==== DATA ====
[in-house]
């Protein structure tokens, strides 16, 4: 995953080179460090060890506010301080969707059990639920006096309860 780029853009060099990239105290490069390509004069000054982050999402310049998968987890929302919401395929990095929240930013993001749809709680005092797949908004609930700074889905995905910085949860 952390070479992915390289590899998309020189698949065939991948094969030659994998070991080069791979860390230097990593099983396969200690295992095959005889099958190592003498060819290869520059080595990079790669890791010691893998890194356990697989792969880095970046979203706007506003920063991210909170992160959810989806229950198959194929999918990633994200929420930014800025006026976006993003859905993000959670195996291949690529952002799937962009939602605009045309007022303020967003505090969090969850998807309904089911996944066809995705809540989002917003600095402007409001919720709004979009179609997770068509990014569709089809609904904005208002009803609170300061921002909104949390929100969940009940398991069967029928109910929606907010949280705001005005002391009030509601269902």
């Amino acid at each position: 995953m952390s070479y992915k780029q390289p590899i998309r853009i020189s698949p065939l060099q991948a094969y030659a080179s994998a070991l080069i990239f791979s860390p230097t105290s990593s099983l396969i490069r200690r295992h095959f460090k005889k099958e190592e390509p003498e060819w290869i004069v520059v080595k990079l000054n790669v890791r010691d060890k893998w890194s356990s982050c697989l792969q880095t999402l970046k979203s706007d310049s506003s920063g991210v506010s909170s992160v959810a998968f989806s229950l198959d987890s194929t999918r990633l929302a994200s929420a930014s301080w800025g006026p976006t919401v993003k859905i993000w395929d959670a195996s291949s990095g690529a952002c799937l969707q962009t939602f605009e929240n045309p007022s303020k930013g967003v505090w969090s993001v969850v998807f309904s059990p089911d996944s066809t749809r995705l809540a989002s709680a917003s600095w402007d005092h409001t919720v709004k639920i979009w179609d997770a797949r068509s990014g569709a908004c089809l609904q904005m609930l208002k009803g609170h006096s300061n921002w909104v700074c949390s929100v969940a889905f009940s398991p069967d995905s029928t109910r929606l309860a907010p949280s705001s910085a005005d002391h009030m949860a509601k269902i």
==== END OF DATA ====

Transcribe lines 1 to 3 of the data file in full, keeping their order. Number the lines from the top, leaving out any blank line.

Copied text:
[in-house]
């Protein structure tokens, strides 16, 4: 995953080179460090060890506010301080969707059990639920006096309860 780029853009060099990239105290490069390509004069000054982050999402310049998968987890929302919401395929990095929240930013993001749809709680005092797949908004609930700074889905995905910085949860 952390070479992915390289590899998309020189698949065939991948094969030659994998070991080069791979860390230097990593099983396969200690295992095959005889099958190592003498060819290869520059080595990079790669890791010691893998890194356990697989792969880095970046979203706007506003920063991210909170992160959810989806229950198959194929999918990633994200929420930014800025006026976006993003859905993000959670195996291949690529952002799937962009939602605009045309007022303020967003505090969090969850998807309904089911996944066809995705809540989002917003600095402007409001919720709004979009179609997770068509990014569709089809609904904005208002009803609170300061921002909104949390929100969940009940398991069967029928109910929606907010949280705001005005002391009030509601269902």
């Amino acid at each position: 995953m952390s070479y992915k780029q390289p590899i998309r853009i020189s698949p065939l060099q991948a094969y030659a080179s994998a070991l080069i990239f791979s860390p230097t105290s990593s099983l396969i490069r200690r295992h095959f460090k005889k099958e190592e390509p003498e060819w290869i004069v520059v080595k990079l000054n790669v890791r010691d060890k893998w890194s356990s982050c697989l792969q880095t999402l970046k979203s706007d310049s506003s920063g991210v506010s909170s992160v959810a998968f989806s229950l198959d987890s194929t999918r990633l929302a994200s929420a930014s301080w800025g006026p976006t919401v993003k859905i993000w395929d959670a195996s291949s990095g690529a952002c799937l969707q962009t939602f605009e929240n045309p007022s303020k930013g967003v505090w969090s993001v969850v998807f309904s059990p089911d996944s066809t749809r995705l809540a989002s709680a917003s600095w402007d005092h409001t919720v709004k639920i979009w179609d997770a797949r068509s990014g569709a908004c089809l609904q904005m609930l208002k009803g609170h006096s300061n921002w909104v700074c949390s929100v969940a889905f009940s398991p069967d995905s029928t109910r929606l309860a907010p949280s705001s910085a005005d002391h009030m949860a509601k269902i």